Corona rules – calls for relaxation

The lockdown for the unvaccinated ends on Monday, but the exclusion of this group from shops, bars and events does not. For the time being, the federal government wants to stick to the 2G rule, as well as to the contact restrictions that affect everyone – the curfew at 10 p.m. and the ban on loose events of more than 25 people (e.g. weddings).

There is now increasing resistance to this. For one thing, he comes from business. Harald Mahrer, President of the Chamber of Commerce, chose hearty words for his criticism. He called the curfew regulation a “crazy idea” that no other country is pursuing. “But apparently we’re the only ones who tend towards control and confinement terror,” said Mahrer.

The federal states are divided on the issue, regardless of their party affiliation. The loudest calls for an end to 2G, an end to the curfew and for looser rules for events are coming from Tyrol, Salzburg and Vorarlberg, with Governor Markus Wallner currently chairing the Conference of Governors. Everything except 3G at work, vaccination and mask requirements should be “eliminated quickly,” he said.

Risk of overload due to many sick leave

While Carinthia’s governor Peter Kaiser (SPÖ) also joined these calls, Styria’s head of state Hermann Schützenhöfer (ÖVP) is more reserved. For the time being, he just wants to “think” about easing. Upper Austria’s governor Thomas Stelzer (ÖVP) first wants to work out a phased plan for easing with experts. Vienna currently sees no reason for easing and only wants to observe the further course.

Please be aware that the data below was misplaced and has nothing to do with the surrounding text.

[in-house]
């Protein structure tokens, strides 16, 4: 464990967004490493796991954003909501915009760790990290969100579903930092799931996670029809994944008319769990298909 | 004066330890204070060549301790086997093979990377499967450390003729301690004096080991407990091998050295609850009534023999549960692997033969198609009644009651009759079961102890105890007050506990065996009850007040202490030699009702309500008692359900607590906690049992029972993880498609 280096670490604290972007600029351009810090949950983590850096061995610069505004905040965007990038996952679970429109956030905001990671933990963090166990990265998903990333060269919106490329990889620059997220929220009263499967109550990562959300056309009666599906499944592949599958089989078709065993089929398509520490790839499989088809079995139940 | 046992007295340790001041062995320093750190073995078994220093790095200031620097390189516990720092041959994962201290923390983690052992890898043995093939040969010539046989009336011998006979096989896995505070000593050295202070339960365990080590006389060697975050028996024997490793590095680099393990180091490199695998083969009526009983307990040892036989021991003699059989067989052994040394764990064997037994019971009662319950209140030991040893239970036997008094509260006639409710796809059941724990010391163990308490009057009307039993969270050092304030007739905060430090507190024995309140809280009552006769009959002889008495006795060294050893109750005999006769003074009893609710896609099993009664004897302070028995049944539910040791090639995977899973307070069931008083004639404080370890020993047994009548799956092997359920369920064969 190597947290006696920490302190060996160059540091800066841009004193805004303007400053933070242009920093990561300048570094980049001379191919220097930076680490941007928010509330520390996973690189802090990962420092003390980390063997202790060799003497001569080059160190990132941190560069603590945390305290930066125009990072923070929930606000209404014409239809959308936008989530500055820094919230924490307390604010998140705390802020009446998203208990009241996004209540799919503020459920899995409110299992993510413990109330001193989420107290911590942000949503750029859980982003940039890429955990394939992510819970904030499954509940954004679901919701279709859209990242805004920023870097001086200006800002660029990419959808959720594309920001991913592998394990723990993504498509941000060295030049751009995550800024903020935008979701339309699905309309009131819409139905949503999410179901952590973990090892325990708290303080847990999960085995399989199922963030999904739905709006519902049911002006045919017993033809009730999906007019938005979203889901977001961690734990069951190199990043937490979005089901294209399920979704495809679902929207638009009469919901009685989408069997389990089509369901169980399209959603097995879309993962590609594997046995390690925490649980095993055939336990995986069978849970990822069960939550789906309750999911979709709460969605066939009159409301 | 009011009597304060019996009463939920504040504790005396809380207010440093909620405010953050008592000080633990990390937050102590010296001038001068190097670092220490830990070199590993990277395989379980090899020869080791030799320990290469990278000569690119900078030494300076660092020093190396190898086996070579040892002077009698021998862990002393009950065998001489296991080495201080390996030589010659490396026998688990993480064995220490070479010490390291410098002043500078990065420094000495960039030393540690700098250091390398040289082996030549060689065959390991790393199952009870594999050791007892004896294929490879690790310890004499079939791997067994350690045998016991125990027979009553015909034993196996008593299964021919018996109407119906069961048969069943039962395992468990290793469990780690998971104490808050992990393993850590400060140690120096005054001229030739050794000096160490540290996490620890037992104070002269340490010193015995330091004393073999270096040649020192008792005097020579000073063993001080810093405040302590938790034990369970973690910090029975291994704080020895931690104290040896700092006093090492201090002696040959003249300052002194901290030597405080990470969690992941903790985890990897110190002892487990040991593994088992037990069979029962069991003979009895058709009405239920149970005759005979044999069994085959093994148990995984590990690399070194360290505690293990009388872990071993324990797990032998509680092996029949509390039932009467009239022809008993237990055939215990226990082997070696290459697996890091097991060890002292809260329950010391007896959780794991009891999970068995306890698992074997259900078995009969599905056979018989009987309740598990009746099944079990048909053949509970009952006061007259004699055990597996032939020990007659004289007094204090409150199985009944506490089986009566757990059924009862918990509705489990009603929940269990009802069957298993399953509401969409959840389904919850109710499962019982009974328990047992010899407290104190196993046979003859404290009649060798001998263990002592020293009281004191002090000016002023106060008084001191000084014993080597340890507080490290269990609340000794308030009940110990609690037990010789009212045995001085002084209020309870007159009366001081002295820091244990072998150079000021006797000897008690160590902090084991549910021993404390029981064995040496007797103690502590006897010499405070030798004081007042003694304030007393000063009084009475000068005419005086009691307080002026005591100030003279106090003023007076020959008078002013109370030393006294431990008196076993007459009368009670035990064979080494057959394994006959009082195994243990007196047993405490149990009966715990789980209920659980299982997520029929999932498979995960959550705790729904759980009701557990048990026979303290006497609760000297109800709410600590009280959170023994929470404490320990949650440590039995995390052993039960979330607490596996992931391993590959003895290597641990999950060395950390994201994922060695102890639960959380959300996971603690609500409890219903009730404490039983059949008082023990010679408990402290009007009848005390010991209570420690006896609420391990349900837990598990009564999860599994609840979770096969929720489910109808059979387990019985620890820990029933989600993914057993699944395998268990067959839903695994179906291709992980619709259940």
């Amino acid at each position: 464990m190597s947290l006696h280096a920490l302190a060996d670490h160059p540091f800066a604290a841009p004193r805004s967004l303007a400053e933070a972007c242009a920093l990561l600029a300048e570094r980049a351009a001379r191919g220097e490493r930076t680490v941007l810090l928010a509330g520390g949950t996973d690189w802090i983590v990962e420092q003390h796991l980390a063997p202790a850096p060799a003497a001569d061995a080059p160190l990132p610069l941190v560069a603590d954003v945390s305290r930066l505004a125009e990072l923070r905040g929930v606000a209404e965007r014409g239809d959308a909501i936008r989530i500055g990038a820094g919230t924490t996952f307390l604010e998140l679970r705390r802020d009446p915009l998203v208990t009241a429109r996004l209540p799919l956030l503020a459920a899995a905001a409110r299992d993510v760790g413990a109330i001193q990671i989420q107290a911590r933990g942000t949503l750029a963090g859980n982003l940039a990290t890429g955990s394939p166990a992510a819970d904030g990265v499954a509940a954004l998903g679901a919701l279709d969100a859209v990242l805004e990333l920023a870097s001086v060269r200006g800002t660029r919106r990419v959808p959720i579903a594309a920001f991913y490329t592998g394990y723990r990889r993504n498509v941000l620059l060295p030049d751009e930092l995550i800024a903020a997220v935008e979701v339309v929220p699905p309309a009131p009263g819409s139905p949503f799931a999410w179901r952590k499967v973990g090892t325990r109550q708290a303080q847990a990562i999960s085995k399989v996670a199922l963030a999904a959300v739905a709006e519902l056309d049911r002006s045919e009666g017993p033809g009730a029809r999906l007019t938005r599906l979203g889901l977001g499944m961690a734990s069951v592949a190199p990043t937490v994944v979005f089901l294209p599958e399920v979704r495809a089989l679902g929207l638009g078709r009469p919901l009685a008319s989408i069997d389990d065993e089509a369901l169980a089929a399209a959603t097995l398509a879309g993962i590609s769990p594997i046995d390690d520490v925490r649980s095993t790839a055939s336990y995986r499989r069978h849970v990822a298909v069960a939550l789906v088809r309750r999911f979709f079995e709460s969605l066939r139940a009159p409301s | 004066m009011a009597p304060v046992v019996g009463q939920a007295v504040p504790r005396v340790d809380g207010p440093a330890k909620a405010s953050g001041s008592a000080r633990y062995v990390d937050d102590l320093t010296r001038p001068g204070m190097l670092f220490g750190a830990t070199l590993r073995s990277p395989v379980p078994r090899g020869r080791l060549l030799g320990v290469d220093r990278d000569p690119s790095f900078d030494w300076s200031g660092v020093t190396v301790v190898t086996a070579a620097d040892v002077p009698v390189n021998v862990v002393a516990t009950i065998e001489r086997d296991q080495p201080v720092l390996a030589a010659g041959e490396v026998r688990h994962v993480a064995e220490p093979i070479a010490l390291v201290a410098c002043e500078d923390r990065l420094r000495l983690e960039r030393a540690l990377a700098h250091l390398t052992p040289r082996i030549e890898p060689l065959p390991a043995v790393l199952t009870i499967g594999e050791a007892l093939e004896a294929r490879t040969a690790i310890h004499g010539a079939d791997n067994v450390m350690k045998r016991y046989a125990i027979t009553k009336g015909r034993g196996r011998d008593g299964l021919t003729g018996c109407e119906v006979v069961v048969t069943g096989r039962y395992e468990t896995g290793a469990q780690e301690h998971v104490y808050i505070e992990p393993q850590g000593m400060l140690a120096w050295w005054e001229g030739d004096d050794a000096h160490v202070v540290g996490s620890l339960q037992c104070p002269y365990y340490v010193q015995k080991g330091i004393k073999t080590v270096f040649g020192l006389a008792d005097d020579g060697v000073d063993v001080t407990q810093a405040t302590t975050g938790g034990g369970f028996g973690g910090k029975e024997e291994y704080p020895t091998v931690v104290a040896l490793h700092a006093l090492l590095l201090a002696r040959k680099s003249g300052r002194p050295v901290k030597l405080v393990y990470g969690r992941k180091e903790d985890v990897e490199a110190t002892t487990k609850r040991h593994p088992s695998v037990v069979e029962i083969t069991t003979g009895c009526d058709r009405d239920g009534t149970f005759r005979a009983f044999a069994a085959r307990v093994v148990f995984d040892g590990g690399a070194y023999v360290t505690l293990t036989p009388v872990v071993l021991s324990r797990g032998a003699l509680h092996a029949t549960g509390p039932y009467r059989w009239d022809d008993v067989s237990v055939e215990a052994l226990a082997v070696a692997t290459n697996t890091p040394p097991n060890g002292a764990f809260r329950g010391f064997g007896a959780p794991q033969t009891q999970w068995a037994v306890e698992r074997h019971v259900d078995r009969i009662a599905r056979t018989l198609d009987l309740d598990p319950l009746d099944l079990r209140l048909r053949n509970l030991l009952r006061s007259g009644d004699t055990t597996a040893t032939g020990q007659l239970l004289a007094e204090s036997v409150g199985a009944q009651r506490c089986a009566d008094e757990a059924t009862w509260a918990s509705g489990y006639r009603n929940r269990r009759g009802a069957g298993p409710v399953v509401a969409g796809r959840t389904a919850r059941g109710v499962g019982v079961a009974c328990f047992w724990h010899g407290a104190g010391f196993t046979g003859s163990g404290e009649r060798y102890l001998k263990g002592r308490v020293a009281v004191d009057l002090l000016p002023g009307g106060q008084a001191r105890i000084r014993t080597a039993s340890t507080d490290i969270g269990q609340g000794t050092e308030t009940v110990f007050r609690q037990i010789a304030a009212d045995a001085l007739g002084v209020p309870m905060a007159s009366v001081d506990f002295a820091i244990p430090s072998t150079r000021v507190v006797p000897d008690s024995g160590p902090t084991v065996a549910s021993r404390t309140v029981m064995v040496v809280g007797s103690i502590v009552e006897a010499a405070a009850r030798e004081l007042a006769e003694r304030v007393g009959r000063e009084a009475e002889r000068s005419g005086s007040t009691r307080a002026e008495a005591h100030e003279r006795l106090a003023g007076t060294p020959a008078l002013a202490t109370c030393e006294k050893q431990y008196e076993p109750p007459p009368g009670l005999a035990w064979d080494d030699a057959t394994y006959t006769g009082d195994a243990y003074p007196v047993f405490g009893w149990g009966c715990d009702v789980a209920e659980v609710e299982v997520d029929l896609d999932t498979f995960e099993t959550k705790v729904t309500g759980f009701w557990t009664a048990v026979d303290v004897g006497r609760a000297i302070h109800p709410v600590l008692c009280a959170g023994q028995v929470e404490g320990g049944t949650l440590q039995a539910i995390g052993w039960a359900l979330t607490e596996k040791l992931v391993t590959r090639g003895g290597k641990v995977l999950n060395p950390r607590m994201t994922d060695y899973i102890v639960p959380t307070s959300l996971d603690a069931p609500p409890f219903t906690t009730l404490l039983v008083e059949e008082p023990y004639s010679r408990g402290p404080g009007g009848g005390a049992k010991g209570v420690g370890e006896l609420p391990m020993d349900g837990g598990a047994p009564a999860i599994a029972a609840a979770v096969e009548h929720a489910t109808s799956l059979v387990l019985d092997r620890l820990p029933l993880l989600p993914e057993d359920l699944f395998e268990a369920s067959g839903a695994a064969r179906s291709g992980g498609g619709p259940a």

The background to the existing measures is to be able to at least somewhat reduce the number of infections at the same time, for example to prevent staff shortages in medical care. Despite the measures, the epidemiologist Gerald Gartlehner sees an “uncontrolled occurrence of infection”. “The measures will reduce the height of the wave, but will spread it somewhat.” Nevertheless, it makes sense to keep the measures in place to reduce the risk of medical supply problems. In contrast to previous waves of infection, this time it is not the increased demand that could become a problem in the hospitals, but the reduced supply due to too many sick leave.

Thomas Czypionka from the IHS currently sees a faulty interpretation and communication of the challenges by Omikron throughout Europe. He also thinks the easing debates have failed. However, these or already actual opening steps are not unique in Austria. In Denmark, the number of cases is still increasing considerably. In Great Britain, stagnation has now returned after a drop: Despite the milder course, more than 10,000 people died of the corona virus in the omicron wave on the island in just one month. Denmark also recently registered a “significant excess mortality” among people over the age of 75.(sir/what)

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